Brazilians keep heat on government
Some 250,000 Brazilians took to the streets in the latest wave of sometimes-violent protests that are increasingly focusing on corruption and reforming a government system in which people have lost faith. A new poll shows that 75pc of citizens support the demonstrations.
The turnout in Saturday's protests was lower than the one million last Thursday and there was less violence.
But in the city of Belo Horizonte police used tear gas and rubber bullets to disperse protesters who hurled rocks.
The city of Salvador also saw protests turn violent.
Many protesters were not appeased by a television address last Friday by President Dilma Rousseff, who said she would not condone corruption.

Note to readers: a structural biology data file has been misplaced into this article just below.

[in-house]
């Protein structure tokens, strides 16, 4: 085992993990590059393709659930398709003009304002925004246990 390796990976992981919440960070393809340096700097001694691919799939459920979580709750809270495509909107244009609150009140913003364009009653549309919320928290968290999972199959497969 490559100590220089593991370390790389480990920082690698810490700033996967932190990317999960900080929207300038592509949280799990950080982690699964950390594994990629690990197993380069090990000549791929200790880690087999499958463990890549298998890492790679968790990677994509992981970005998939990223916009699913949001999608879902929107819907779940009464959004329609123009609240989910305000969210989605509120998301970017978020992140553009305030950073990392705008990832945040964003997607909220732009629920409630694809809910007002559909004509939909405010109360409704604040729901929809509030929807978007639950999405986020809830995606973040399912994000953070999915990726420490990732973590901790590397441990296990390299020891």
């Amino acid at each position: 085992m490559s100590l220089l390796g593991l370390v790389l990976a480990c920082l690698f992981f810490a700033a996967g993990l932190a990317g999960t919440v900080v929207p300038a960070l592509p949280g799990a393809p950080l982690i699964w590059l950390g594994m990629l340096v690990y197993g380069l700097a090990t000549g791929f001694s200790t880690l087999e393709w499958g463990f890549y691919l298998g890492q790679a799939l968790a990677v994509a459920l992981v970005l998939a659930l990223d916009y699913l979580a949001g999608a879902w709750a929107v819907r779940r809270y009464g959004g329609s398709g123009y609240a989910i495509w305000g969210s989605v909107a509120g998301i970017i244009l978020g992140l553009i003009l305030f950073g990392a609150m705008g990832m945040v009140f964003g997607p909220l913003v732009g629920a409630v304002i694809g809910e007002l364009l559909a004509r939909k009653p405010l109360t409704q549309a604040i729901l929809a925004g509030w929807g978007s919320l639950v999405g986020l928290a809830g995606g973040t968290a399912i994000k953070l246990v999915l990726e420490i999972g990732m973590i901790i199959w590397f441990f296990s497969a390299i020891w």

She also said she would create a plan to improve urban transportation and use oil royalties for investments in education.
"She talked and talked and said nothing. Nobody can take the corruption anymore," said Mayara Fernandes, a student who took part in a march in Sao Paulo.